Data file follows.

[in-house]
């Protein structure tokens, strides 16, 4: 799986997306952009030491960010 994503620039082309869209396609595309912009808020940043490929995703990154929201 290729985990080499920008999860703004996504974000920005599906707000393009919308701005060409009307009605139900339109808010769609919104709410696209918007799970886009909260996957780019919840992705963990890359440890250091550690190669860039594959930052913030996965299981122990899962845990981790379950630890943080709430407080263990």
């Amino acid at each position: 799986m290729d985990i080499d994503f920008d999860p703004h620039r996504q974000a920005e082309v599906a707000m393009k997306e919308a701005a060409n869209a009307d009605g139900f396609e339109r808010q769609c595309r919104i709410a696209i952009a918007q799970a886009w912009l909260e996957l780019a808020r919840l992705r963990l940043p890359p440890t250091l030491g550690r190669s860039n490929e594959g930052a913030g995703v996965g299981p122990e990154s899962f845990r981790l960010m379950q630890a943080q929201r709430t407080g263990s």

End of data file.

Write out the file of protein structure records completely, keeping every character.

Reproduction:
[in-house]
């Protein structure tokens, strides 16, 4: 799986997306952009030491960010 994503620039082309869209396609595309912009808020940043490929995703990154929201 290729985990080499920008999860703004996504974000920005599906707000393009919308701005060409009307009605139900339109808010769609919104709410696209918007799970886009909260996957780019919840992705963990890359440890250091550690190669860039594959930052913030996965299981122990899962845990981790379950630890943080709430407080263990």
């Amino acid at each position: 799986m290729d985990i080499d994503f920008d999860p703004h620039r996504q974000a920005e082309v599906a707000m393009k997306e919308a701005a060409n869209a009307d009605g139900f396609e339109r808010q769609c595309r919104i709410a696209i952009a918007q799970a886009w912009l909260e996957l780019a808020r919840l992705r963990l940043p890359p440890t250091l030491g550690r190669s860039n490929e594959g930052a913030g995703v996965g299981p122990e990154s899962f845990r981790l960010m379950q630890a943080q929201r709430t407080g263990s």